SOROS: Yes. You know, when people who criticize the administration's policies are called traitors, that is exactly what the Nazis did. And that does remind me, and I do take objection to it, because that's against the -- the principles of critical discussion, which has made this country great. And I really have to stand up for that. So — but...


CAVUTO: And — and the Democrats, you said, were guilty of not criticizing the administration early on.

SOROS: That is...



CAVUTO: And you held them accountable for that, because they were too acquiescent.


CAVUTO: So, turn it around. Now, John Kerry has said his vote for the war, in retrospect, was a mistake.



CAVUTO: Here's a guy you wanted...


CAVUTO: ... and pushed heavily, and expensively, to get elected.

Didn't work out. Now he says it's a mistake. What do you think of someone who says, mistake?

SOROS: Oh, you know, this is the thing that we have to learn, that we are fallible, and we make mistakes. And...

CAVUTO: He wants to get us out.

SOROS: And, if he — and if he — if we mistakes, we have to admit our mistakes. And I think what we have done, and the way we have done it, was a mistake.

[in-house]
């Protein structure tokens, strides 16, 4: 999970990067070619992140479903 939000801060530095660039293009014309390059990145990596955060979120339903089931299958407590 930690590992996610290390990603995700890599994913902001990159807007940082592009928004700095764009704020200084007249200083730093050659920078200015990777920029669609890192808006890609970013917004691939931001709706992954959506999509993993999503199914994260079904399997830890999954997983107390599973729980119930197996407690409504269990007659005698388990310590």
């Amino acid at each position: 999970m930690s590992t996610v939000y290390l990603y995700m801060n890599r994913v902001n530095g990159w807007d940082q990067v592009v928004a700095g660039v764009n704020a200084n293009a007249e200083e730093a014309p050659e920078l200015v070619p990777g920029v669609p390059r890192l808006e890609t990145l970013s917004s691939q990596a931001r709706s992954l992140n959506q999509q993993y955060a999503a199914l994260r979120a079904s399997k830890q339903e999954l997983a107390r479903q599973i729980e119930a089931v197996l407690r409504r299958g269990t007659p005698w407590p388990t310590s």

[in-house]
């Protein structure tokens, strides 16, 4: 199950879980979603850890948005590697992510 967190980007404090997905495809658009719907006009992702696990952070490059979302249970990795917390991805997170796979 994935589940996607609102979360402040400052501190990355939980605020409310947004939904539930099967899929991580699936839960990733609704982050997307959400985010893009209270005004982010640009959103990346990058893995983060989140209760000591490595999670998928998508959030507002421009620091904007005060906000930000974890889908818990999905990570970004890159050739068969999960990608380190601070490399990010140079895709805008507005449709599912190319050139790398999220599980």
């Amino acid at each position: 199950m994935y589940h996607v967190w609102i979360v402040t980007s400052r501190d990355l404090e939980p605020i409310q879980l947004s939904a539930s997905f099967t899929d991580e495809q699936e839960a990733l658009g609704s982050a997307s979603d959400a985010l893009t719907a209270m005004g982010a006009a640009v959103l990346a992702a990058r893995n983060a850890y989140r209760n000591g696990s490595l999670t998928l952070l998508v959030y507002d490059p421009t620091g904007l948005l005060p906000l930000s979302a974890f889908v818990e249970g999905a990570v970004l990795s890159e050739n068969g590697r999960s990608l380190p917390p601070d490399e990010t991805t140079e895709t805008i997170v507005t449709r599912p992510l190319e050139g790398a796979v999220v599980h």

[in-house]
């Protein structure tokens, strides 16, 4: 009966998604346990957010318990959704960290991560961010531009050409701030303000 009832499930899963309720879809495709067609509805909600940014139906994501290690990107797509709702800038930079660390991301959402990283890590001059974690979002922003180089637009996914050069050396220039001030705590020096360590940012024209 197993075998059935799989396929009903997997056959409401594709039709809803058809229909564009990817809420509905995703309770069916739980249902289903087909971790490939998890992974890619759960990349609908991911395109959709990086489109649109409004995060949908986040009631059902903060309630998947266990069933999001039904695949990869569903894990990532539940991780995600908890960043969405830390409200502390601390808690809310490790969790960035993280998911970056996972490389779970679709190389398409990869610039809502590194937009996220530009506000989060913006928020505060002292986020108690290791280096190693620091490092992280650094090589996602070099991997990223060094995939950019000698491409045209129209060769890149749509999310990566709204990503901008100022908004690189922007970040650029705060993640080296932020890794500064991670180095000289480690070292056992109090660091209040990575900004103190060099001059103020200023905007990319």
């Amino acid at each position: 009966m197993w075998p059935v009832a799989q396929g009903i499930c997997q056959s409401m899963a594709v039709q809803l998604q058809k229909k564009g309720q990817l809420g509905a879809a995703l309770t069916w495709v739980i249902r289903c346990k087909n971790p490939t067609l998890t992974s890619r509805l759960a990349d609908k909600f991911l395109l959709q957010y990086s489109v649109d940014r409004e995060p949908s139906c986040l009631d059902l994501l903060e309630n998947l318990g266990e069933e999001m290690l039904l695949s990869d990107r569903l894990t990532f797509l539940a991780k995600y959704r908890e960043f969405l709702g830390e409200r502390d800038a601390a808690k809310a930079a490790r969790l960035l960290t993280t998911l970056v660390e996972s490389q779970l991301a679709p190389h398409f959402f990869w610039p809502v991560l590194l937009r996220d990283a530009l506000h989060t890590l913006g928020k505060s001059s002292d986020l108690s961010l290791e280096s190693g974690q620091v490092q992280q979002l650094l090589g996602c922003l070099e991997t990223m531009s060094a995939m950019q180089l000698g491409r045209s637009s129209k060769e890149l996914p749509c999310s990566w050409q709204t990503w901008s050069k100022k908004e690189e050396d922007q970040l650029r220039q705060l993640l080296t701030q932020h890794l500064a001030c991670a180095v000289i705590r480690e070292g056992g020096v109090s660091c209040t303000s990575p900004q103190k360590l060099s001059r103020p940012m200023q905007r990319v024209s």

And now the president is telling us that we should — that we should stay the course, but we are — he's taking us in the wrong direction. We're getting deeper and deeper into a hole now.


CAVUTO: I'm sorry. I want to be clear with this.

Now, John Kerry, as you know, sir, is saying, get out.


CAVUTO: And — and what I'm asking you...


CAVUTO: ... is the person you can support in 2008, if it's Hillary Clinton, who is still for the war, many criticisms, but still for the war, or John Kerry, who is against the war, get out, who would and could you support?


SOROS: Look, what — the message I want to deliver to the — to — to the American public, that we are woefully misled, that we must change course. We have — we have to recognize our mistakes. We actually have to get out of Iraq. But we have to get...


CAVUTO: Do you...


CAVUTO: ... a timetable?

SOROS: We have to get out with the least possible damage, because we are sitting on an incipient civil war.

CAVUTO: So, how do you do that? I know you're saying get out. I know most Democrats are saying, eventually, we have to get out.

What I have trouble getting a handle on, Mr. Soros, is when. What are you talking about?

SOROS: I — I think that we have to make it clear that we're going to get out. We have to actually threaten the people of the various groups, Sunni, Shia, and — and Iran. We have to threaten them that we are going to get out. And, therefore, they need to agree to some formula that will enable Iraq to live without civil war.